I think the favorite part of my day was splitting wood with Henry and Iris in the workshop today. Last week the kids and I were all sick and now today Johnny has been stuck on the couch all day with a fever, aches, and sore throat. I should probably be grateful he didn’t have to miss work, but the weekends are so precious for us! For me- another adult around here to help out! A chance to TRY and catch up. And lately, it feels like we’re slogging through muck and mire trying to accomplish anything. We’re just at a point where it feels like there is never enough time. And we’re not busy people! Not as in busy out going and doing things, we just have so much to keep up with here.
Anyway, even though I loved the fresh air, I was feeling a bit sorry for myself after cleaning out the pigs area, feeding the animals, and cleaning out the poopy chicken coop by myself. I walked in to find poor Johnny still, pretty lifeless, on the couch and realized it was getting chilly in the house and we needed wood split. So I asked Hank if he wanted to get his hatchet and help. He, of course, answered with an excited and serious, ‘Of course.’ And straight for the door he beelined, with his head down and plans turning. So I hulled some from the back of the truck, into the workshop, and started giving it my best. The axe just bounced back up from the Ash log like a solid, heavy rock hitting a piece of rubber. And after each wack, the beast fell off the splitting log. Just rolled away like it was playing hard to get. I lumbered over with malice, as if this sweet, old piece of beautiful wood was in active war with me. Then, I hear Iris come through the door and Hank stops ‘working’ to stand with her and watch. They give a few ‘Ah!’s and ‘OOOOoh!’s when I try….then after a few Hank said, ‘I bet if you keep doing it, your’re going to get it. I bet- you just keep doing it.’ Those words, that little boy…..those wise and simple and true words just melted and freed me.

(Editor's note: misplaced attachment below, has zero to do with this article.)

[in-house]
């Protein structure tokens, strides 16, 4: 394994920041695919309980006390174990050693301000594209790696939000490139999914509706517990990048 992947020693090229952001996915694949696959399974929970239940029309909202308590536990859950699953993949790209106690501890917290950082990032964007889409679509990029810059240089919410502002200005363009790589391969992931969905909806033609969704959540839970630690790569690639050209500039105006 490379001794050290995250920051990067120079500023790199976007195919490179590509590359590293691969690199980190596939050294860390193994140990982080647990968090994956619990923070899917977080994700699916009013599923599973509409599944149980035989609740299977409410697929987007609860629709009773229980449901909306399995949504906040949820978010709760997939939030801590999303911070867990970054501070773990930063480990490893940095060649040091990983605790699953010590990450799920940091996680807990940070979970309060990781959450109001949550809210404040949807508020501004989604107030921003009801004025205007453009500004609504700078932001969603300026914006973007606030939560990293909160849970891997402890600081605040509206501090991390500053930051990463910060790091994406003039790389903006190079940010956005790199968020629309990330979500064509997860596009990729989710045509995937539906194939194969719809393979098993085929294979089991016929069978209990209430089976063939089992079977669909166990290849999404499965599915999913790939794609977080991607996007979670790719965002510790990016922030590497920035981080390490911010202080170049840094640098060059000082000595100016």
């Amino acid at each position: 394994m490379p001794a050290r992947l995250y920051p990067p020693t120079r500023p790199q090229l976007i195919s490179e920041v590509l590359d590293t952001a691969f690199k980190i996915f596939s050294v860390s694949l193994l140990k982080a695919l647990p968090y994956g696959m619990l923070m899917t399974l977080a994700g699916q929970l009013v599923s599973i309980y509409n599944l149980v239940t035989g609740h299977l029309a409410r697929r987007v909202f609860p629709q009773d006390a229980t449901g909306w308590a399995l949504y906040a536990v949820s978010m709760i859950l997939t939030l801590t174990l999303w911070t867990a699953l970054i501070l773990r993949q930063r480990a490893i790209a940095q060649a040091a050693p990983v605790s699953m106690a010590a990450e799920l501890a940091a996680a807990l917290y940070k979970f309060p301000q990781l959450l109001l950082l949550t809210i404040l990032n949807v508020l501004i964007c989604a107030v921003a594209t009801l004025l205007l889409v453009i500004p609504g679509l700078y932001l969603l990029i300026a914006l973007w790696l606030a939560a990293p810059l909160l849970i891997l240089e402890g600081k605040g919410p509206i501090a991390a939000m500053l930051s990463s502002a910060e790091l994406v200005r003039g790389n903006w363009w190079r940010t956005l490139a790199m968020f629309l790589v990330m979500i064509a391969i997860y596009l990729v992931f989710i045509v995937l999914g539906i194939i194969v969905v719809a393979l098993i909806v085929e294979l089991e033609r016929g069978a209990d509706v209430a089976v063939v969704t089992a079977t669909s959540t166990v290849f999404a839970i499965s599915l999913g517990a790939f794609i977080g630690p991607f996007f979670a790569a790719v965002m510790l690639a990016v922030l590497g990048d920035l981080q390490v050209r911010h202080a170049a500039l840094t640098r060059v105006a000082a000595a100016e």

It was a good twenty minutes to get a large arm full of wood, but we did it. And he just kept going on about his sentiment while I heaved and hoed. ‘I bet, if you just keep going, you’re going to get it. You’ll put a line down the side. It will start to split and you’ll finish it.’ Iris kept tightening herself in anticipation, and then jumping and squealing with excitement when I succeeded. What a crew, those two. I really needed those words. ‘If you just keep trying……’ Having a bunch of little kids, running a small farm, running a women’s group, taking the Master Garnder’s course, starting up the Nature School that we have dreamed about for so long, promoting our events, making the website, photographing what’s going on, sharing, teaching art classes, working on the house, grocery shopping for six people, doctors appointments, insurance phone calls, well…you get the point. We all have a lot going on and sometimes it can feel so lonely out here. As I’m sure it can anywhere you call ‘here’. Pursuing dreams that I am passionate about, sharing, always learning, working all. the. time. I love it. But in the thick of it, in the muck and mire, it can be so hard to see all the good that all of us are doing. No matter how much you have going on, you matter. Your existence makes this world a different place and no one else can replace that energy. How cool is that!? Anyway, if you don’t have two adorable, tiny humans cheering you on when you feel alone or stuck in the thick of it, I’m reminding you now, ‘If you just keep trying, I bet you’re going to get it.’ I’ll say it again….kids can teach us so much if we just listen, huh? I know I sure needed it, thought I might pass it along.